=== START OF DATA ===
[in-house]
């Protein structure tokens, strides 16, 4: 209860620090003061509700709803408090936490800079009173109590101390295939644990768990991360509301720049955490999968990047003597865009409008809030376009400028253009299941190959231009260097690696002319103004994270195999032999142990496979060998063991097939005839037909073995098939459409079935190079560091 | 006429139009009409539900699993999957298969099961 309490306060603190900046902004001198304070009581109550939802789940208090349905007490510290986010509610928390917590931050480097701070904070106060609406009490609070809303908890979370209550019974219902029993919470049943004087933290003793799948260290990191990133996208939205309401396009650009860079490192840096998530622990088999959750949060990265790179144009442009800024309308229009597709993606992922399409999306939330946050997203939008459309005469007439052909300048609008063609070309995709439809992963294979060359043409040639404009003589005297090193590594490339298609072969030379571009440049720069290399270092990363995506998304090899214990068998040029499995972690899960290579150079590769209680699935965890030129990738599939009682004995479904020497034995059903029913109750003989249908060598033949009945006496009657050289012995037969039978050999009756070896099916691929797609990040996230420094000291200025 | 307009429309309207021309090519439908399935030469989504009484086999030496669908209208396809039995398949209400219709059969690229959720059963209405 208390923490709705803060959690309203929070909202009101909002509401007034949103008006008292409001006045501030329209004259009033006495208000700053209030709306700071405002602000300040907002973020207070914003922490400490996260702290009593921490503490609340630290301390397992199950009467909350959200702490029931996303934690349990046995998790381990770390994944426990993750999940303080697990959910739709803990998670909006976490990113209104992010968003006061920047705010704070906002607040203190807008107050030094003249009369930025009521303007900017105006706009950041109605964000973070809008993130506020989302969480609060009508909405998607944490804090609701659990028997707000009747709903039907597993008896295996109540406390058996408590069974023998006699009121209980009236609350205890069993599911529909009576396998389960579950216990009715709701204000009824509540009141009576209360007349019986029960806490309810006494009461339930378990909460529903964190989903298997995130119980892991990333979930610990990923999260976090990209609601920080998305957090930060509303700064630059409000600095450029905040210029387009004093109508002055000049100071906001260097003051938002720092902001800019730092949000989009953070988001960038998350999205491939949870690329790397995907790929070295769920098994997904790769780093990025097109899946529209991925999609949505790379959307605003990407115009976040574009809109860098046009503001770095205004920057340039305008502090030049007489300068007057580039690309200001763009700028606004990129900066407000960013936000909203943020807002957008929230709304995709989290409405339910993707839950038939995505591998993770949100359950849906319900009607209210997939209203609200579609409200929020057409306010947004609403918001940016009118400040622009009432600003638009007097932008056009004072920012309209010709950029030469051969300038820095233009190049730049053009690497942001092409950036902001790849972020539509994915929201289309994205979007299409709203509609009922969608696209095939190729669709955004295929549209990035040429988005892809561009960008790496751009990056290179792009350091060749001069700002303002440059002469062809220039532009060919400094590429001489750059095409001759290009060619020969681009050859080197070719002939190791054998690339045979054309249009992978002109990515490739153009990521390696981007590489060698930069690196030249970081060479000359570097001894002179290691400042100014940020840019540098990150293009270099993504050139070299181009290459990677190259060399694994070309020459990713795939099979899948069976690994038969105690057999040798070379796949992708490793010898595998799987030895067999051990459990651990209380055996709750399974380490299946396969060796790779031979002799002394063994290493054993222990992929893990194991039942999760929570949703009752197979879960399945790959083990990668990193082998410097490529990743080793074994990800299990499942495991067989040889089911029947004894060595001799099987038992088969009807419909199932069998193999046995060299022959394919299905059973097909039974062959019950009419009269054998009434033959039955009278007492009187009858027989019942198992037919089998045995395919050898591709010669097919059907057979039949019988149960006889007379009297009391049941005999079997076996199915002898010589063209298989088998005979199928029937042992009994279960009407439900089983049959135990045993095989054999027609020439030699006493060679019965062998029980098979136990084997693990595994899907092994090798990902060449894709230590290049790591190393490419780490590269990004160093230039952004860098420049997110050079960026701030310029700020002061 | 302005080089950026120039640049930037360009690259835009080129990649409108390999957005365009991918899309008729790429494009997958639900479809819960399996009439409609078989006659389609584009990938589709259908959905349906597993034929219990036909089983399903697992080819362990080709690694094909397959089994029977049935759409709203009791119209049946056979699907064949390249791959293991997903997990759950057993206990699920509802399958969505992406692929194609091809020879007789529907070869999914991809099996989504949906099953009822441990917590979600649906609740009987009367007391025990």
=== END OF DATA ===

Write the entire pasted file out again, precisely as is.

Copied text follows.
[in-house]
């Protein structure tokens, strides 16, 4: 209860620090003061509700709803408090936490800079009173109590101390295939644990768990991360509301720049955490999968990047003597865009409008809030376009400028253009299941190959231009260097690696002319103004994270195999032999142990496979060998063991097939005839037909073995098939459409079935190079560091 | 006429139009009409539900699993999957298969099961 309490306060603190900046902004001198304070009581109550939802789940208090349905007490510290986010509610928390917590931050480097701070904070106060609406009490609070809303908890979370209550019974219902029993919470049943004087933290003793799948260290990191990133996208939205309401396009650009860079490192840096998530622990088999959750949060990265790179144009442009800024309308229009597709993606992922399409999306939330946050997203939008459309005469007439052909300048609008063609070309995709439809992963294979060359043409040639404009003589005297090193590594490339298609072969030379571009440049720069290399270092990363995506998304090899214990068998040029499995972690899960290579150079590769209680699935965890030129990738599939009682004995479904020497034995059903029913109750003989249908060598033949009945006496009657050289012995037969039978050999009756070896099916691929797609990040996230420094000291200025 | 307009429309309207021309090519439908399935030469989504009484086999030496669908209208396809039995398949209400219709059969690229959720059963209405 208390923490709705803060959690309203929070909202009101909002509401007034949103008006008292409001006045501030329209004259009033006495208000700053209030709306700071405002602000300040907002973020207070914003922490400490996260702290009593921490503490609340630290301390397992199950009467909350959200702490029931996303934690349990046995998790381990770390994944426990993750999940303080697990959910739709803990998670909006976490990113209104992010968003006061920047705010704070906002607040203190807008107050030094003249009369930025009521303007900017105006706009950041109605964000973070809008993130506020989302969480609060009508909405998607944490804090609701659990028997707000009747709903039907597993008896295996109540406390058996408590069974023998006699009121209980009236609350205890069993599911529909009576396998389960579950216990009715709701204000009824509540009141009576209360007349019986029960806490309810006494009461339930378990909460529903964190989903298997995130119980892991990333979930610990990923999260976090990209609601920080998305957090930060509303700064630059409000600095450029905040210029387009004093109508002055000049100071906001260097003051938002720092902001800019730092949000989009953070988001960038998350999205491939949870690329790397995907790929070295769920098994997904790769780093990025097109899946529209991925999609949505790379959307605003990407115009976040574009809109860098046009503001770095205004920057340039305008502090030049007489300068007057580039690309200001763009700028606004990129900066407000960013936000909203943020807002957008929230709304995709989290409405339910993707839950038939995505591998993770949100359950849906319900009607209210997939209203609200579609409200929020057409306010947004609403918001940016009118400040622009009432600003638009007097932008056009004072920012309209010709950029030469051969300038820095233009190049730049053009690497942001092409950036902001790849972020539509994915929201289309994205979007299409709203509609009922969608696209095939190729669709955004295929549209990035040429988005892809561009960008790496751009990056290179792009350091060749001069700002303002440059002469062809220039532009060919400094590429001489750059095409001759290009060619020969681009050859080197070719002939190791054998690339045979054309249009992978002109990515490739153009990521390696981007590489060698930069690196030249970081060479000359570097001894002179290691400042100014940020840019540098990150293009270099993504050139070299181009290459990677190259060399694994070309020459990713795939099979899948069976690994038969105690057999040798070379796949992708490793010898595998799987030895067999051990459990651990209380055996709750399974380490299946396969060796790779031979002799002394063994290493054993222990992929893990194991039942999760929570949703009752197979879960399945790959083990990668990193082998410097490529990743080793074994990800299990499942495991067989040889089911029947004894060595001799099987038992088969009807419909199932069998193999046995060299022959394919299905059973097909039974062959019950009419009269054998009434033959039955009278007492009187009858027989019942198992037919089998045995395919050898591709010669097919059907057979039949019988149960006889007379009297009391049941005999079997076996199915002898010589063209298989088998005979199928029937042992009994279960009407439900089983049959135990045993095989054999027609020439030699006493060679019965062998029980098979136990084997693990595994899907092994090798990902060449894709230590290049790591190393490419780490590269990004160093230039952004860098420049997110050079960026701030310029700020002061 | 302005080089950026120039640049930037360009690259835009080129990649409108390999957005365009991918899309008729790429494009997958639900479809819960399996009439409609078989006659389609584009990938589709259908959905349906597993034929219990036909089983399903697992080819362990080709690694094909397959089994029977049935759409709203009791119209049946056979699907064949390249791959293991997903997990759950057993206990699920509802399958969505992406692929194609091809020879007789529907070869999914991809099996989504949906099953009822441990917590979600649906609740009987009367007391025990």